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New to Haiku: Advice for Beginners – M. Shane Pruett

New to Haiku is pleased to interview M. Shane Pruett. An internationally award-winning haiku poet, Shane recently joined the team at Poetry Pea Journal as a haibun editor. Thanks for sharing your haiku journey with us, Shane!

In Advice for Beginners posts, we ask established haiku poets to share a bit about themselves so that you can meet them and learn more about their writing journeys. We, too, wanted to learn what advice they would give to beginning haiku poets. You can read posts from previous Advice for Beginners interviewees here.

Welcome to New to Haiku, Shane! How did you come to learn about haiku?

I really can’t remember. It started on a lark when I was a post-doc at a Florida biological station, where I urged the interns to write 5-7-5 nature haiku as part of their daily summaries. After moving to Oregon, I started my twitter account (@HaikuMyBrew) with the intention of writing bad haiku about the insane diversity of beers here. Haiku writers started to appear in my feed, and I realized how flawed were my attempts. I followed real haiku poets, started learning the “rules” of English language haiku, and soon was writing and publishing “real” haiku.

What are some of the fun ways that you have used or experienced haiku?

Noted above. I challenged my interns to include haiku in their daily summaries. Most weren’t even close to good haiku, but many were great little micro poems in their own right.

What are your favorite haiku that you have written? Can you share a story behind one of them?

Lately I’ve been experimenting with one-line haiku a lot more while working to build a cache of bird/travel related haiku for a possible book someday. I took a 3-day Christmas trip in about 2007 from Missouri to Duluth, MN during a big invasion of owls from further north, hoping to see a few northern species I’d never seen. Seeing 35 great gray owls in a day has stuck with me, and my favorite poem drawn from that trip was recently published in Whiptail:

the constant great gray cold of winter owl

You are a self-described “bird nerd.” How does your background in avian ecology influence your poetry?

Well, I think as with many naturalist types I’ve had a lot of opportunity seeing nature or the nature of things. I know that sometimes I try for a poem that is “too biological,” that is, too deep in the weeds of my knowledge of, say, a specific species’ behavior. and I have to remind myself to make it relatable and back off of the deep knowledge. It’s been part of the fun of trying to marry my love of nature and my experience to this new(ish) venture.

What haiku-related project are you currently working on that brings you joy? What do you like about it?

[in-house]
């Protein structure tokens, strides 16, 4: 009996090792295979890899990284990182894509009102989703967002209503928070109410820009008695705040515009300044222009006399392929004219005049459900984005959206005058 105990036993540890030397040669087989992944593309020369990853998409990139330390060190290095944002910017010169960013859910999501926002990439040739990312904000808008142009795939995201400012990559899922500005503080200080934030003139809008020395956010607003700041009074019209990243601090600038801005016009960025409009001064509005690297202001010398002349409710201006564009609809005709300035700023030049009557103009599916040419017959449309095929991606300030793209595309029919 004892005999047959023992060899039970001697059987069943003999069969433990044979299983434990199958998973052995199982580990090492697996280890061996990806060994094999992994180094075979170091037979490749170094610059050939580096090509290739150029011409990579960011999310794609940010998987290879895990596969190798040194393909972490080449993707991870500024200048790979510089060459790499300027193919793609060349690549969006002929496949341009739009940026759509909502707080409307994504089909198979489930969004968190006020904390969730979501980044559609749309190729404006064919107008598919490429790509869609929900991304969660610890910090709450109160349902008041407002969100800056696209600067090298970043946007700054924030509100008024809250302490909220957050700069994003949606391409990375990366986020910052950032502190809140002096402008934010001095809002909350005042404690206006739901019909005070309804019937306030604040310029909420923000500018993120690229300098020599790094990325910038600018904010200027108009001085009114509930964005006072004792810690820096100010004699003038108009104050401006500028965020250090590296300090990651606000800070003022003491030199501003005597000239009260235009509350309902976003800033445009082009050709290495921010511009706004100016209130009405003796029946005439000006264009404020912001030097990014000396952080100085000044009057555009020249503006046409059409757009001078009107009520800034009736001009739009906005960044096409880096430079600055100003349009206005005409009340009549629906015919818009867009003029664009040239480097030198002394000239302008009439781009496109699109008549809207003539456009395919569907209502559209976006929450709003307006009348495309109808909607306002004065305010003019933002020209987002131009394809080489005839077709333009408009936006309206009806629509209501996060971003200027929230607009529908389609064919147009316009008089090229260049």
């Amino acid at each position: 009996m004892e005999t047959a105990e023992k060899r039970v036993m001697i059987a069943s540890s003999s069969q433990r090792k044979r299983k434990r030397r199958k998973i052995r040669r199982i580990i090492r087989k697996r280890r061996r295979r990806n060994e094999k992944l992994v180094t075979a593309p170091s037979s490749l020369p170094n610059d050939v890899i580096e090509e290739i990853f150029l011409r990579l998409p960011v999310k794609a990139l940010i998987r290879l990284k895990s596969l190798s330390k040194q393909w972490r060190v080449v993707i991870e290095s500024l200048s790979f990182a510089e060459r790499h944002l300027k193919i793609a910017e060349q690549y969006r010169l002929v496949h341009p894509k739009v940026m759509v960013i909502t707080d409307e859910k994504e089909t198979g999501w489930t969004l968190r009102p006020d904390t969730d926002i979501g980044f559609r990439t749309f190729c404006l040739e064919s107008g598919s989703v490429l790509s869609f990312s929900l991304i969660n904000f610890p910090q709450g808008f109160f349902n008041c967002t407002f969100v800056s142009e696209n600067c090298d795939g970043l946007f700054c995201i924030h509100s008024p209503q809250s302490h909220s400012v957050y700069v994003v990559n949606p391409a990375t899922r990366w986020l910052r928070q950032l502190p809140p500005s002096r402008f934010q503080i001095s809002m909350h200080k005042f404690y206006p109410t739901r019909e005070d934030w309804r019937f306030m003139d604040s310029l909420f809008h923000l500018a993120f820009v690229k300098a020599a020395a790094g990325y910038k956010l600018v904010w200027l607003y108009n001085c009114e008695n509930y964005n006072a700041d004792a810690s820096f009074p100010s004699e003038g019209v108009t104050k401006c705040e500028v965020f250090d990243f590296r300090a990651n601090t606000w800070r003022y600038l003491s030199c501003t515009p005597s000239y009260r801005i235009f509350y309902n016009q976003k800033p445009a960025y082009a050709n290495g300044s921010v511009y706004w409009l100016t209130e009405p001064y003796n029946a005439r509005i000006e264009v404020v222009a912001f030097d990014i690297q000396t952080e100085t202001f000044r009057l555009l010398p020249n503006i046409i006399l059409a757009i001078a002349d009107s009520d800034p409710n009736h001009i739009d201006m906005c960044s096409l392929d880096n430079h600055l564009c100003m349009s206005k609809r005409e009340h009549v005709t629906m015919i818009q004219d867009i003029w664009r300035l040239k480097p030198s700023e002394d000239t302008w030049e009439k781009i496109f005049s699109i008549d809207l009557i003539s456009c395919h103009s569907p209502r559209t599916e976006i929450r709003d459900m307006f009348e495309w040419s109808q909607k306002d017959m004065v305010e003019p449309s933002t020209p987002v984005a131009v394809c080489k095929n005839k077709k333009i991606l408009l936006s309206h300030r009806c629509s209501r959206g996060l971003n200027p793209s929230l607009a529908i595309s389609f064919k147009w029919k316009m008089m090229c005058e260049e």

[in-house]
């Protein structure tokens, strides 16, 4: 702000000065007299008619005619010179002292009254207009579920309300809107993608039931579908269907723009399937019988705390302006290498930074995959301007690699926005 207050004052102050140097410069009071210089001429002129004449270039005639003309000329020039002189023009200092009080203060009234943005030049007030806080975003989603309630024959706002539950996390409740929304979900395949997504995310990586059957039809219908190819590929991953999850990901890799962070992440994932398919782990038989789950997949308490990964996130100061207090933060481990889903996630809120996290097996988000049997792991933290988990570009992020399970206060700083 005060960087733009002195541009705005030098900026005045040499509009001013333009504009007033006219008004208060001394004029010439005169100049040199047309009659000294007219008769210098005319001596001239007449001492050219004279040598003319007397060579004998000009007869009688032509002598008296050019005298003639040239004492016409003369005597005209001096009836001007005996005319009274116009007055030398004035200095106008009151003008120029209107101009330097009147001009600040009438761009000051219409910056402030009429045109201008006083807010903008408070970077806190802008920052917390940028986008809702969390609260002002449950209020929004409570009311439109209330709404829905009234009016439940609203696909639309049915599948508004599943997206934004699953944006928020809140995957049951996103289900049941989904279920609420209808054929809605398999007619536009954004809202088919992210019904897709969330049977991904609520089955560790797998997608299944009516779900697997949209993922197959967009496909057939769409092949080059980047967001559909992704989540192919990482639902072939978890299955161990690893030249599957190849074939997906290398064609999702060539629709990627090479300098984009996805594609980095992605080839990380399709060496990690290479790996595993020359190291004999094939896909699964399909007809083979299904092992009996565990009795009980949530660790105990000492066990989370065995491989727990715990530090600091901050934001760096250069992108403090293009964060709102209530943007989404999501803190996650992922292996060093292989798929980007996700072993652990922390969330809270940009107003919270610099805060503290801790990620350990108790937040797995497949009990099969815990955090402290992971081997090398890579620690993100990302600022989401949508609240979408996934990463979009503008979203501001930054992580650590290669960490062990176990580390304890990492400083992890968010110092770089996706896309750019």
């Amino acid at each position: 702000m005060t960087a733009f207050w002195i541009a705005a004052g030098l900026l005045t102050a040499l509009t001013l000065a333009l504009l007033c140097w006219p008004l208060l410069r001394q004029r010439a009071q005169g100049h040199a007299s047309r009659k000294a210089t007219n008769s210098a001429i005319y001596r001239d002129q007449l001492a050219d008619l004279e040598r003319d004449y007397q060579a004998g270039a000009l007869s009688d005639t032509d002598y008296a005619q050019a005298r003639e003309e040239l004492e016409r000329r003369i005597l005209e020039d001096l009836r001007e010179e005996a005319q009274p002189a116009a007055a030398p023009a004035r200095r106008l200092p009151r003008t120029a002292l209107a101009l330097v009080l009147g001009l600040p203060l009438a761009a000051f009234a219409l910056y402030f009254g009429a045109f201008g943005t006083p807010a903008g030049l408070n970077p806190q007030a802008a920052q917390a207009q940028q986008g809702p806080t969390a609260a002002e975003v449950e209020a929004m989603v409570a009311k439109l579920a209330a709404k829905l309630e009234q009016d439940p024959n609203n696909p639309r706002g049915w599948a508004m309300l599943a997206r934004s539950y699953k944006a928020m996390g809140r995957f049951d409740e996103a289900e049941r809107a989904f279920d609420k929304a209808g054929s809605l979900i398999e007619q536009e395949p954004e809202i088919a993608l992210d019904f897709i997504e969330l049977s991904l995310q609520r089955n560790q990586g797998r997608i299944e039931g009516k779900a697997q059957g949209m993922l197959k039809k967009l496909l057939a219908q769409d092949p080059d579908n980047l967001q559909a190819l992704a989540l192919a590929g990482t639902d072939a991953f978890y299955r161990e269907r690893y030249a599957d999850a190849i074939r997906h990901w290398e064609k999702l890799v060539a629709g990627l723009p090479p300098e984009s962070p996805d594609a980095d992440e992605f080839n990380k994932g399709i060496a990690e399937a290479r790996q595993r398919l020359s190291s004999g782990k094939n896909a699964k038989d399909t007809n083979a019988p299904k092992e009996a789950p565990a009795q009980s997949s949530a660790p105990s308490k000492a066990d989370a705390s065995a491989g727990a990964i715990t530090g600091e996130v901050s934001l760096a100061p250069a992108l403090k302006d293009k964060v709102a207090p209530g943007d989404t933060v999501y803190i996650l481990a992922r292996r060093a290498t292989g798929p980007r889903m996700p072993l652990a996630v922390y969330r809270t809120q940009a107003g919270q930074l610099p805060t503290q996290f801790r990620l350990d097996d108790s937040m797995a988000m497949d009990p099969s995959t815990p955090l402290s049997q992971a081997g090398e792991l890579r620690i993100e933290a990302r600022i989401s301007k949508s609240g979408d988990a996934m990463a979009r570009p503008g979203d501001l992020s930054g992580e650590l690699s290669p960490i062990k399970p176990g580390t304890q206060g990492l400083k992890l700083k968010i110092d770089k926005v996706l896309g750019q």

I’ve joined Patricia McGuire at Poetry Pea Journal as one of the haibun editors. I’m not a haibun expert, but her faith in me is a real boost and is helping me to dig more intentionally into the form and better understand the various expressions that can work. I love writing haibun as a “moment out of my life” to tell micro stories and this project is really helping me in my own writer’s journey.

I’ve got a couple of interesting collaborations going that I’m really excited about. It has been amazing and gratifying when other “real” writers have asked me to collaborate. I hope those projects are as fruitful as I think they can be.

For those just starting out, what advice would you give?

Read a lot. There’s so much available online, but get a journal subscription or two if you can. Get involved with the community and ask others to give you feedback once you have an idea of what makes a traditional English language haiku. Don’t take critical feedback personally. We all have to start somewhere and feedback is how we improve.

A birder and naturalist, Shane has been writing for decades, occasionally surprising himself with something good. He publishes in various journals and has received awards in The First Yugen International Haiku Contest and the Vancouver Cherry Blossom Haiku Contest. He lives in Oregon with his partner and their combined family of kids, a stinky chihuahua, and a standoffishly needy cat. He finds inspiration in the beauty of the Pacific Northwest, loves the birds, spiders, and profusion of green growth. He would love to start a Salem haiku group!

We’d love to hear from you in the comments. The Haiku Foundation reminds you that participation in our offerings assumes respectful and appropriate behavior from all parties. Please see our Code of Conduct policy for more information.

Julie Bloss Kelsey is the current Secretary of The Haiku Foundation. She started writing haiku in 2009, after discovering science fiction haiku (scifaiku). She lives in Maryland with her husband and kids. Julie's first print poetry collection, Grasping the Fading Light: A Journey Through PTSD, won the 2021 Women’s International Haiku Contest from Sable Books. Her ebook of poetry, The Call of Wildflowers, is available for free online through Moth Orchid Press (formerly Title IX Press). Her most recent collection, After Curfew, is available from Cuttlefish Books. Connect with her on Instagram @julieblosskelsey.

This Post Has 4 Comments

  1. Thanks Julie for keeping this weekly visit going. It is one of my first Monday morning reads. Thanks Shane for sharing your haiku journey with us.

    1. Hi Peggy: Thank you so much for your comment! Unfortunately, I had to drop back to two posts a month this year for New to Haiku, but I love the interviews too. It’s been such a nice way to meet other haiku poets.

  2. Many thanks Julie and Shane for the fascinating interview. Shane’s love of nature and haiku sounds like the perfect combination.

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